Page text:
22 May 1859 – 7 July 1930 was a Scottish writer best known for his detective fiction featuring the character Sherlock Holmes. Originally a physician, in 1887 he published A Study in Scarlet, the first of four novels and more than fifty short stories about Holmes and Dr. Watson. The Sherlock Holmes stories are generally considered milestones in the field of crime fiction. His non-Sherlock works include fantasy and science fiction stories about Professor Challenger and humorous stories about the Napoleonic soldier Brigadier Gerard, as well as plays, romances, poetry, non-fiction and historical novels. Doyle was born at 11 Picardy Place, Edinburgh, Scotland. His father, Charles Altamont Doyle, was of Irish Catholic descent, and his mother, Mary (née Foley), was Irish Catholic. From 1875 to 1876, he was educated at the Jesuit school Stella Matutina in Feldkirch, Austria. His family decided that he would spend a year there with the objective of perfecting his German and broadening his academic horizons. He later rejected the Catholic faith and became an agnostic. He also later became a spiritualist mystic.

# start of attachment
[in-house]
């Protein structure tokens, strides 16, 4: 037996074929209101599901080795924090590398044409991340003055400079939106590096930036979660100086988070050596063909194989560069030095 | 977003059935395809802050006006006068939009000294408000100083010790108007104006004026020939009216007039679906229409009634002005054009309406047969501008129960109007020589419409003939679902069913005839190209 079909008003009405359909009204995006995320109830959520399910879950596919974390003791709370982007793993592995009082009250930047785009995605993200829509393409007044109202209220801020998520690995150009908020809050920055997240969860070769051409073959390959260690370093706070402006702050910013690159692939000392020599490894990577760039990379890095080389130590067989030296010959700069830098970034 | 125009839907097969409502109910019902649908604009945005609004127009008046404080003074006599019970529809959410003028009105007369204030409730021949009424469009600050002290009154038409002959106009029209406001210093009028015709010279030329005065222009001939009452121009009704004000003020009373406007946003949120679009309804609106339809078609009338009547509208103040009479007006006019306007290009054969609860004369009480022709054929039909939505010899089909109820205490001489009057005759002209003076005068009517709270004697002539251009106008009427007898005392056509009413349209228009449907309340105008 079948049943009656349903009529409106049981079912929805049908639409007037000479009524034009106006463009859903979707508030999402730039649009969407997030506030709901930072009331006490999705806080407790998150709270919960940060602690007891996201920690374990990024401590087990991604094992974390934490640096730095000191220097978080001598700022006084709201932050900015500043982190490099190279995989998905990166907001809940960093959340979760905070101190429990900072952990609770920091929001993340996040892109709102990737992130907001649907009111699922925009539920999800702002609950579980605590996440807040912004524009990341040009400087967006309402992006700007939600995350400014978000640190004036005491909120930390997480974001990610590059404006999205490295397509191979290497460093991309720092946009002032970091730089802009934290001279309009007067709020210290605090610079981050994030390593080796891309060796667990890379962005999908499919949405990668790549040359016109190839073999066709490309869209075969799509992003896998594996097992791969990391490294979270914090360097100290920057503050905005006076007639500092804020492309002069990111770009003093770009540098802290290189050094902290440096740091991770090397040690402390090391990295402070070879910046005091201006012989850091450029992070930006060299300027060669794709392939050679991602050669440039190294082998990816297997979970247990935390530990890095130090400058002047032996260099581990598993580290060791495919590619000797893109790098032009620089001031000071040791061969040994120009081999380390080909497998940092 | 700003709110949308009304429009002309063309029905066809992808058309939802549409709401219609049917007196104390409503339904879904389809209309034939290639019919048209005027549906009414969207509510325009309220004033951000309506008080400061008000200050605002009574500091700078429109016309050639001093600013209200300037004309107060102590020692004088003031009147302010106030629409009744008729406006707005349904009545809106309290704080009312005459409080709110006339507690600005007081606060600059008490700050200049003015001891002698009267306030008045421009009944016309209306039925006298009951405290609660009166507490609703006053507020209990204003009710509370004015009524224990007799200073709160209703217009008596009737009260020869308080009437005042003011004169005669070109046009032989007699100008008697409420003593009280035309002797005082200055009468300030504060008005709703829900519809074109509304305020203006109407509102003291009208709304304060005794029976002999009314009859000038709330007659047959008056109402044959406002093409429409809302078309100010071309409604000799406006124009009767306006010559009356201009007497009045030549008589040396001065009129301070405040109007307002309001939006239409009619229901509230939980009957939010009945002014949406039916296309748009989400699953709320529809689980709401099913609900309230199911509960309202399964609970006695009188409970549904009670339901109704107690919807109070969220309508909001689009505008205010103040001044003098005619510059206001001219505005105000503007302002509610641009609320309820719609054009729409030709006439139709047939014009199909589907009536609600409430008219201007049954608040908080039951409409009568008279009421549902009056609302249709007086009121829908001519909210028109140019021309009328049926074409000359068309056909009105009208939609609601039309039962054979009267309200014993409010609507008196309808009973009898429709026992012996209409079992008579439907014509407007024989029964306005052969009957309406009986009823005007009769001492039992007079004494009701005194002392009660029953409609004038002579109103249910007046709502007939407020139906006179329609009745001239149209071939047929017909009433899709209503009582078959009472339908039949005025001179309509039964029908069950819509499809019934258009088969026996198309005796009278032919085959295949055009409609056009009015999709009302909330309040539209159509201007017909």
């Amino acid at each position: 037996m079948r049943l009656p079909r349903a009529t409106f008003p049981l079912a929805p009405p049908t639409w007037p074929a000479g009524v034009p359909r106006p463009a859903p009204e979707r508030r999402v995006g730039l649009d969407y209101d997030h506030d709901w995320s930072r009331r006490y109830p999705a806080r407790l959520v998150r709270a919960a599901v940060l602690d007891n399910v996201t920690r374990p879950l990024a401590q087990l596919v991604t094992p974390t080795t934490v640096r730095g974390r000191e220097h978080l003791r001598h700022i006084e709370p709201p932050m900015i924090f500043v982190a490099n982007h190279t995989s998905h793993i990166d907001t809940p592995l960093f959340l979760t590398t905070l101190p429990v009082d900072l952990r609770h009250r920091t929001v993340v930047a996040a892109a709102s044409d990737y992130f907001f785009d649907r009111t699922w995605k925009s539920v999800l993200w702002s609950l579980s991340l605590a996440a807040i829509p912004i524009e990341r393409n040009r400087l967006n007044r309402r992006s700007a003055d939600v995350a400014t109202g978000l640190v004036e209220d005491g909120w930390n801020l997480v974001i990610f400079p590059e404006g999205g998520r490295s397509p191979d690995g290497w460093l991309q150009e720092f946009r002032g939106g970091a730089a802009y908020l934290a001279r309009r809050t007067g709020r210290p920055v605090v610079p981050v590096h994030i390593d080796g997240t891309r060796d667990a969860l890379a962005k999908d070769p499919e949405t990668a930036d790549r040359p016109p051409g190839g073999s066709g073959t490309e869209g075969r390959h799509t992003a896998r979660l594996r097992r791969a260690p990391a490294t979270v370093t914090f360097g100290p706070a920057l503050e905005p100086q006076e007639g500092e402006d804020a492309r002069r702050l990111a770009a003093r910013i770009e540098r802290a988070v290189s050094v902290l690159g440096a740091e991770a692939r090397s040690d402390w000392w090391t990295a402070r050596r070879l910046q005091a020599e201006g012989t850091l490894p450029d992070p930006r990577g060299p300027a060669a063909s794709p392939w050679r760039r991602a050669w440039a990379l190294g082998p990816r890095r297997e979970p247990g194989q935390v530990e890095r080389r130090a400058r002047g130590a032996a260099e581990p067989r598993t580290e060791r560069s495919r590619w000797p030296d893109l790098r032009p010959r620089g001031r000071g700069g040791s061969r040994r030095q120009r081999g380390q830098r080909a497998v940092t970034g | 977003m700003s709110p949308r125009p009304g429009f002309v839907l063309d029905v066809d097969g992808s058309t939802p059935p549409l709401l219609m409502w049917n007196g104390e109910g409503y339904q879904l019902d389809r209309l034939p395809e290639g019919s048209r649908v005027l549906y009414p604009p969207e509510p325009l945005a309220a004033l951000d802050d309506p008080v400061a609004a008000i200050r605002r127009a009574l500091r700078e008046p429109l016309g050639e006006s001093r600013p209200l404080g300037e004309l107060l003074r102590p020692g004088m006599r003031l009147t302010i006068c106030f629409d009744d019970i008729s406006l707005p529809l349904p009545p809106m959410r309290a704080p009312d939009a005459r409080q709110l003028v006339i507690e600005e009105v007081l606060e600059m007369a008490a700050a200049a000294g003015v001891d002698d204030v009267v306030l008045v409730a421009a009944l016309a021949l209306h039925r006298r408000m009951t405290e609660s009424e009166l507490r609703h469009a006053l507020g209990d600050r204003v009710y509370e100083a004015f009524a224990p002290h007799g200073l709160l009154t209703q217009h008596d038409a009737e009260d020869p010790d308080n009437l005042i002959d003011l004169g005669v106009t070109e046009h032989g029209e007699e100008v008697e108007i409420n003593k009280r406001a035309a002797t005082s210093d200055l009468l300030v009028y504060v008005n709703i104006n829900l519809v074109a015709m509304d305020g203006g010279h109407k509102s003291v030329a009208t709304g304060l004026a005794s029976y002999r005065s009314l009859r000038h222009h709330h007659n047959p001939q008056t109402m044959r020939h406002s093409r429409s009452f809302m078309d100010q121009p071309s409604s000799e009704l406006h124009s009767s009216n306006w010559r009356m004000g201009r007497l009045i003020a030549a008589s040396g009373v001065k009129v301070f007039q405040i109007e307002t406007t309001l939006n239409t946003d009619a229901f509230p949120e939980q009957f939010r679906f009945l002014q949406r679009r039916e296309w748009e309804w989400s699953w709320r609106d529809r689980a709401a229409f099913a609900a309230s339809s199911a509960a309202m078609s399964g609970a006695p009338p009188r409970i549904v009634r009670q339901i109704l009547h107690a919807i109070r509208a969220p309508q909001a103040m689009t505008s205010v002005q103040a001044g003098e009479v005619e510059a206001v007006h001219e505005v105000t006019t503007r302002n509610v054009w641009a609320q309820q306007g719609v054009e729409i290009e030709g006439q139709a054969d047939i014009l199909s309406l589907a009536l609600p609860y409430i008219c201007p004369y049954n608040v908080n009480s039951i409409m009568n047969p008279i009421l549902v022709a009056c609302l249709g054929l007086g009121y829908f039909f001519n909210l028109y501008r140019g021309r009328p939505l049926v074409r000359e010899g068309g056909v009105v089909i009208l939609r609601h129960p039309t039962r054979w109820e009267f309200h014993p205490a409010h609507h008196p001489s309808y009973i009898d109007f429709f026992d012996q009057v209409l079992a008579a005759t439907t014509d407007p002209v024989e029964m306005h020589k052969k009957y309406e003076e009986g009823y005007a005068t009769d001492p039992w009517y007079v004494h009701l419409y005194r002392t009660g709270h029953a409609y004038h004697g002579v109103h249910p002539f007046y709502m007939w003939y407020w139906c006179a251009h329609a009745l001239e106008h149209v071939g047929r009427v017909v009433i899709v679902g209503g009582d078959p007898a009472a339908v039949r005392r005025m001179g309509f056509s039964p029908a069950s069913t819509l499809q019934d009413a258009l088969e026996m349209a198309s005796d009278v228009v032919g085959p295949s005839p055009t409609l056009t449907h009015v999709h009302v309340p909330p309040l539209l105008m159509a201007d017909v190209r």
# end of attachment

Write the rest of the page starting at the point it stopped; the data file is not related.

Believe it or no, Doyle struggled to find a publisher for his work. His first work featuring Sherlock Holmes and Dr. Watson, A Study in Scarlet, was written in 3 weeks when he was 27 was taken by Ward Lock & Co in 1886, giving Doyle £25 (£2700 today) for all rights to the story. Holmes was modelled on his university teacher Joseph Bell. In 1892, in a letter to Bell, Doyle wrote, “It is most certainly to you that I owe Sherlock Holmes … round the centre of deduction and inference and observation which I have heard you inculcate I have tried to build up a man”. Another Scot, Robert Louis Stevenson was able to recognise the strong similarity between Joseph Bell and Sherlock Holmes: “My compliments on your very ingenious and very interesting adventures of Sherlock Holmes. … can this be my old friend Joe Bell?” Doyle’s attitude towards his most famous creation was ambivalent. In November 1891 he wrote to his mother: “I think of slaying Holmes, … and winding him up for good and all. He takes my mind from better things.” His mother responded, “You won’t! You can’t! You mustn’t!” In an attempt to deflect publishers’ demands for more Holmes stories, he raised his price to a level intended to discourage them, but found they were willing to pay even the large sums he asked. As a result, he became one of the best-paid authors of his time. In December 1893, to dedicate more of his time to his historical novels, Doyle had Holmes and Professor Moriarty plunge to their deaths together down the Reichenbach Falls in the story “The Final Problem”. Public outcry, however, led him to feature Holmes in 1901 in the novel The Hound of the Baskervilles. In 1903, Doyle published his first Holmes short story in ten years, “The Adventure of the Empty House”, in which it was explained that only Moriarty had fallen, but since Holmes had other dangerous enemies—especially Colonel Sebastian Moran—he had arranged to also be perceived as dead. Holmes was ultimately featured in a total of 56 short stories—the last published in 1927—and four novels by Doyle.